LAVERTY: On ABC Radio Darwin, you're hearing from Mark Butler who is the Federal Minister for Health. Our hospital has had several issues with technology, staffing and bed blocks and it's all led to seven code yellows in six months. In fact, one those code yellows was around the Osprey crash and people who were in there for cancer treatment were moved away from the hospital. They were taken over to different accommodation. Is the Federal Government considering further funding for our hospitals, given it wants to use the Territory as a hub for defence?
BUTLER: That's something we're always open to talking to state and territory governments about. We obviously want to make sure that the hospital capacity of a particular jurisdiction is able to deal with some of those surges that particularly Darwin has to manage, since it's had the AUSMAT team and the Trauma Response Centre here after the Bali bombings. In terms of the pressure on the hospital more broadly, we're very concerned at how hospitals are managing demand right across the country.
I've read about the pressure here at the Royal Darwin. It's no different to a lot of pressures right across the country, not just in regional cities like Darwin, but also in our major cities, which is why we'll also be announcing over the next little while the opening of the Urgent Care Clinic at Palmerston and also one down in Alice. These are rolling out across the country over the course of this year and they're intended to deal with the fact that at the Royal Darwin, as I understand it, more than half of the presentations to the hospital every year don't need to be in a hospital. They could quite adequately be cared for in a more appropriate setting in the community. The problem is that setting just often doesn't exist. The Urgent Care Clinics that will be open in Palmerston in the next couple of weeks on the 1st of October. It will be open seven days a week, extended hours and importantly bulk billed. It will be equipped and staffed to deal with those non-life threatening emergencies: they definitely need care quickly, but they don't need to be cared for in a fully-equipped hospital. That's a really important way of taking some pressure, some significant pressure off our hospital systems right across the country, including here at the RDH.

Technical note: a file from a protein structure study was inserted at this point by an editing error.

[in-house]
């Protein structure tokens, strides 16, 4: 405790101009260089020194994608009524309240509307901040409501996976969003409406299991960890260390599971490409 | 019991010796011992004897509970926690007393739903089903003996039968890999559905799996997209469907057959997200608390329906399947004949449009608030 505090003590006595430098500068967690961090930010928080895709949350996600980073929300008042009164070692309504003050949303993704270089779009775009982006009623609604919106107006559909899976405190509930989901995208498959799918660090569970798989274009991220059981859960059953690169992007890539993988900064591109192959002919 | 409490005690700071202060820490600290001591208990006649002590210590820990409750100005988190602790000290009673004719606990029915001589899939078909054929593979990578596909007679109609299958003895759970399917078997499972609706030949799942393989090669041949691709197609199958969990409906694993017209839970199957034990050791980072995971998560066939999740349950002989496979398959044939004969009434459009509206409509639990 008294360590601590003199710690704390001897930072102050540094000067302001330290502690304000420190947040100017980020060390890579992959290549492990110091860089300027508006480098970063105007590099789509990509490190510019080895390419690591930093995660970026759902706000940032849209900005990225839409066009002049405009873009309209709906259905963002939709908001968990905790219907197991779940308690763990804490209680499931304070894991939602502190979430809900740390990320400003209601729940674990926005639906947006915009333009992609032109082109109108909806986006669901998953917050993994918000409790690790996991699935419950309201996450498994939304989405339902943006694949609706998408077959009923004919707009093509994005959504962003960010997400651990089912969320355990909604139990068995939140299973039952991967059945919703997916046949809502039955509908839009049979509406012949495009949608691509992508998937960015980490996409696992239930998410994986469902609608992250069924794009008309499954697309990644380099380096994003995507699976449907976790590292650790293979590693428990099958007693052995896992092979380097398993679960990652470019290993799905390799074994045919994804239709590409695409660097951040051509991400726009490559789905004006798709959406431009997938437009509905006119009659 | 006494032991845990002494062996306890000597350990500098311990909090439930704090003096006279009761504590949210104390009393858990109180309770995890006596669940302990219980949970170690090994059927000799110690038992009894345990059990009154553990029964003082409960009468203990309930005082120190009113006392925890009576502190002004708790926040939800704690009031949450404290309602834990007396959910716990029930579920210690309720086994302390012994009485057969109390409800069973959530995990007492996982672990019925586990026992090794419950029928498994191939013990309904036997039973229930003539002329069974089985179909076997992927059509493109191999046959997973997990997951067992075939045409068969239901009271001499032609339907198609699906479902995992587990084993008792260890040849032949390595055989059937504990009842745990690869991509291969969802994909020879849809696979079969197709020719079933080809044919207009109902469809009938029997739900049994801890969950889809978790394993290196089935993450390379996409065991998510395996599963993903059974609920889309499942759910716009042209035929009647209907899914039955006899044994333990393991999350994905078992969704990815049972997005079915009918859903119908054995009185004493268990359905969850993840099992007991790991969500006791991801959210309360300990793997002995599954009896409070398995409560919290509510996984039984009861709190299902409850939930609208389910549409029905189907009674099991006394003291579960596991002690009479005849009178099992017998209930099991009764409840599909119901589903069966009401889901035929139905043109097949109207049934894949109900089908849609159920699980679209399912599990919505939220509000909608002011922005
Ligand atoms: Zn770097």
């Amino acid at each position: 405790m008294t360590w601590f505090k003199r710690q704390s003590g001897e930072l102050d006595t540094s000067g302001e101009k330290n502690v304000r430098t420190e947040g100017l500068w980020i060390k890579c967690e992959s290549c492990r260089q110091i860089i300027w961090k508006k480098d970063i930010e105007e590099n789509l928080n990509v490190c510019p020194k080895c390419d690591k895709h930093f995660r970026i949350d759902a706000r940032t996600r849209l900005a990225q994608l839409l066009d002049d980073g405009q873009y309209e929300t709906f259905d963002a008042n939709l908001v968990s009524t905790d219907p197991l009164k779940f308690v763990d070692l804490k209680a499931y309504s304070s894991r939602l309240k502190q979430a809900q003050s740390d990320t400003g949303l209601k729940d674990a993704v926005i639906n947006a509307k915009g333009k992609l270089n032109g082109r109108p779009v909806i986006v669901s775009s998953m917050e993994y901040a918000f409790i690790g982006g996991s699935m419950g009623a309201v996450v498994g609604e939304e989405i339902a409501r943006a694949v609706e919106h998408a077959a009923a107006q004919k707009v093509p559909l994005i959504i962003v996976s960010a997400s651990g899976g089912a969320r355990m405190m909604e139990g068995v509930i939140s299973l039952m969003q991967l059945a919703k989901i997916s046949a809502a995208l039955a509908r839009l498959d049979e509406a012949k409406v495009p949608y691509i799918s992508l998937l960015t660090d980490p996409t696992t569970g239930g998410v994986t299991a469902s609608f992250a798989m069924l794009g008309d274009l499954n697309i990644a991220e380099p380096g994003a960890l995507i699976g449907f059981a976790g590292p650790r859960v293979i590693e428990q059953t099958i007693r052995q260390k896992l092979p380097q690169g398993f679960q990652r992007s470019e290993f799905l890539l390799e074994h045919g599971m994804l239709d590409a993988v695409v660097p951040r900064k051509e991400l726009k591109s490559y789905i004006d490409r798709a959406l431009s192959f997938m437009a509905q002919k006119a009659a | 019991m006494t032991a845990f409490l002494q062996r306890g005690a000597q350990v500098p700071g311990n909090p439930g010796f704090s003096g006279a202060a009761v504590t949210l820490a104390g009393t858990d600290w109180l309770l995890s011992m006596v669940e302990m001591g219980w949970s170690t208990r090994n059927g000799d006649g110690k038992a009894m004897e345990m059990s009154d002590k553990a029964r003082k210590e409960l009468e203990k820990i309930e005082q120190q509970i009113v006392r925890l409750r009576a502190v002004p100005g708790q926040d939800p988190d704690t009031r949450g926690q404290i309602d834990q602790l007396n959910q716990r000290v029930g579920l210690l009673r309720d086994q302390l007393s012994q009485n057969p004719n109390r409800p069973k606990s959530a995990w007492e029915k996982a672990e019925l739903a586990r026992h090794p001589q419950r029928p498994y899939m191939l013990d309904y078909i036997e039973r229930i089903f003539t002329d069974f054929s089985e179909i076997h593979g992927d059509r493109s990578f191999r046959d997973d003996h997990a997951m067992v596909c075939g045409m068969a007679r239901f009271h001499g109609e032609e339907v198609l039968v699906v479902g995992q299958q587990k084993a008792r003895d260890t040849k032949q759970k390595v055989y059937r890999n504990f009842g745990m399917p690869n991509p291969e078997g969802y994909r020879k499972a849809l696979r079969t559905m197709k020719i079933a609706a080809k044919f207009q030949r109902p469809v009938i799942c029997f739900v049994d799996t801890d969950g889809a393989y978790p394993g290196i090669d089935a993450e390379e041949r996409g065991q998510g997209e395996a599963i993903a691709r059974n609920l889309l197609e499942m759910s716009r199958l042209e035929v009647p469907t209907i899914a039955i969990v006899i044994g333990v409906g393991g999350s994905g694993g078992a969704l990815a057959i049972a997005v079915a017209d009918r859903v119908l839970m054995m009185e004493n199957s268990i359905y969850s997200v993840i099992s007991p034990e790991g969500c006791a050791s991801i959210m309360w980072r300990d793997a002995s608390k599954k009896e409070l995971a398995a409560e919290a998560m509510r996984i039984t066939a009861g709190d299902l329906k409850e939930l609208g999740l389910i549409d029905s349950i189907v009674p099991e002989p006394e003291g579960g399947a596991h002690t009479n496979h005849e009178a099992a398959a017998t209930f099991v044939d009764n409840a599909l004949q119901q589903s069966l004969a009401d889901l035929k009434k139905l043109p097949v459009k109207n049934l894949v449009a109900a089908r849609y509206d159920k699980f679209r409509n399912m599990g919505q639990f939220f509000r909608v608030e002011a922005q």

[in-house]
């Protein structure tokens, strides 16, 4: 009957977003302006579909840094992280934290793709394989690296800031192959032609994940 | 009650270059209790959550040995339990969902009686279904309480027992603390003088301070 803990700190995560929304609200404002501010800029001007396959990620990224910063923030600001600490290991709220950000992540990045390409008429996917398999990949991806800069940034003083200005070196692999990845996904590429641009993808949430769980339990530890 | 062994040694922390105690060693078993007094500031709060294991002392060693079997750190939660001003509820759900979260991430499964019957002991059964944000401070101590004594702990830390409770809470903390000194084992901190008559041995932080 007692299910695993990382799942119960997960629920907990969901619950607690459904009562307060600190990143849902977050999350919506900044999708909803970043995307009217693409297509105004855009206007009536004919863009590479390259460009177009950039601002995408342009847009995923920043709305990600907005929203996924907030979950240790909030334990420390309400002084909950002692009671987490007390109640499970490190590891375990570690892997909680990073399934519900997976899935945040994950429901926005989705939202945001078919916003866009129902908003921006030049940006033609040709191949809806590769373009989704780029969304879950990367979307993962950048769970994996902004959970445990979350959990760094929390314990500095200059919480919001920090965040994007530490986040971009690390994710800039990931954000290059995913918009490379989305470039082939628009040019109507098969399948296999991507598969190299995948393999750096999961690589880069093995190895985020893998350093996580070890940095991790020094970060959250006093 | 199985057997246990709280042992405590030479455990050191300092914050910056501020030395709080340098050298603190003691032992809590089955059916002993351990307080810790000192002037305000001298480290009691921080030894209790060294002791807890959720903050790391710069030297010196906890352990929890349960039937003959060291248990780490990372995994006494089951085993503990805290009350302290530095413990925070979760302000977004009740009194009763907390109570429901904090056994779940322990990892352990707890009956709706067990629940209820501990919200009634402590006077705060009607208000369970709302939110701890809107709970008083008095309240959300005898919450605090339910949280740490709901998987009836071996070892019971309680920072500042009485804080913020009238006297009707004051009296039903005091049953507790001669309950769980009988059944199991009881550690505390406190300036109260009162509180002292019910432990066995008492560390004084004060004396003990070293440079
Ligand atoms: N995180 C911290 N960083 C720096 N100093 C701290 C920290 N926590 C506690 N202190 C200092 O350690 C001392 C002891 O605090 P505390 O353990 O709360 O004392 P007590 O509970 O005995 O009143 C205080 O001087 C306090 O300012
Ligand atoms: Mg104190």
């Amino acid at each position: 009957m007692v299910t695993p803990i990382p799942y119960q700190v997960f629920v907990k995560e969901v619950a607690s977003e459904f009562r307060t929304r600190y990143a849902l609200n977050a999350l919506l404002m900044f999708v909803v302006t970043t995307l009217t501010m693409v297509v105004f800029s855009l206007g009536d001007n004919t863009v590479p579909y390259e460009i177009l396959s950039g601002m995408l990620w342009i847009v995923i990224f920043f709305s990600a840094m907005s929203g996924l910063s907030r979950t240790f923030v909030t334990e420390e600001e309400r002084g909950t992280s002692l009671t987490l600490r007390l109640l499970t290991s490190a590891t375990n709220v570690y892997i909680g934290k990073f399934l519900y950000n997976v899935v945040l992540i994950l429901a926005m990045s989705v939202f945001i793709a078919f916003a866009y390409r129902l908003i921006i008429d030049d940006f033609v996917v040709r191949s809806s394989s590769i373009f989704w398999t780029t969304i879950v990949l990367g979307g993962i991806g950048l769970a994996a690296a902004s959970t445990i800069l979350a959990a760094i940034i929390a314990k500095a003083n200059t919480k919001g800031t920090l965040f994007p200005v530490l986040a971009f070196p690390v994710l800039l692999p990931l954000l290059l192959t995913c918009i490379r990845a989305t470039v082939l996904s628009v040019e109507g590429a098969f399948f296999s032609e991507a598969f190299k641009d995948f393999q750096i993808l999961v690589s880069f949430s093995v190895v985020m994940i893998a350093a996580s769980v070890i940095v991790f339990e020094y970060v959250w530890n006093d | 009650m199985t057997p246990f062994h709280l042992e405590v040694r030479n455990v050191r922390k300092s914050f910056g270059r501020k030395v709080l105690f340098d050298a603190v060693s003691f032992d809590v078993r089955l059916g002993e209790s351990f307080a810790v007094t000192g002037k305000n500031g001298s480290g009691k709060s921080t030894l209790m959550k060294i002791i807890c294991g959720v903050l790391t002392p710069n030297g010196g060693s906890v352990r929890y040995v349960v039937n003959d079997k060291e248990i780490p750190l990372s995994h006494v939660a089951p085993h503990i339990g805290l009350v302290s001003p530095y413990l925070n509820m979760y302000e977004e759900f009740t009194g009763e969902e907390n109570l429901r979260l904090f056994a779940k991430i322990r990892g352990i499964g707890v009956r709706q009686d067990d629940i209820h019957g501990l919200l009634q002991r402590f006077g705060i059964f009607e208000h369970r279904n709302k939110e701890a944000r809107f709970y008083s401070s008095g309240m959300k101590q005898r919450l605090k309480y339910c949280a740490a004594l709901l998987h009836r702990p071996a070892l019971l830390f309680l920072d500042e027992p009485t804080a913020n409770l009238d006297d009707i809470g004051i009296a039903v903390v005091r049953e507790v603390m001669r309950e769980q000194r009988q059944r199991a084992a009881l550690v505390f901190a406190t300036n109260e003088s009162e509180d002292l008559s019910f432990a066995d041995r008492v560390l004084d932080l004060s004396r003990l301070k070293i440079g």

LAVERTY: Well, a huge number of beds are taken up by people who shouldn't be there, but they're there long term with things like dementia or severe disabilities that have just been acquired. So having specialised places for those people to go to would make a big difference as well, you would think?
BUTLER: Yeah, spot on. I mean the pressures are really at the front door, which is people coming into the emergency department who could be quite adequately cared for at an Urgent Care Clinic – and frankly better for them as well. I mean, if your kid falls off the skateboard instead of spending 6 or 8 hours at an emergency department, much better to go into a walk-in clinic, fully bulk billed and probably given the experience we're seeing in other Urgent Care Clinics, you'll be seen very, very quickly and very adequately.
But there's also a challenge that you point out of longer stay patients with significant disabilities or older, frail patients not being able to find an adequate care option out in the community. That's something that all Health Ministers are working on very hard right now. We've been directed to by National Cabinet, so by the First Ministers. Natasha Fyles, of course, sits in both forums. She has that great opportunity to see both debates but that's a harder piece of reform work. It's something we've been directed to do by National Cabinet. As you say, people with quite significant dementia needs, quite significant medical needs, longer stay older patients and people on the NDIS – the National Disability Insurance Scheme – who really should be able to find some accommodation options through that scheme, instead of having to spend sometimes literally months and months in a hospital bed.
LAVERTY: I have to make a quick correction by the way, it wasn't a code yellow after that Osprey crash, it was a code brown, and then it was only a week or so later, there was another incident where a truck involved in defence forces rolled over and they thought they might have to go to another code brown, but it was able to be managed. Just to clarify that. I did get a text message for you, Minister, which says: there is a strong Labor interconnection with CareFlight, why do they charge cattle stations to retrieve and charge nothing to communities? The Northern Territory Government contract is for retrieval regardless, isn't it?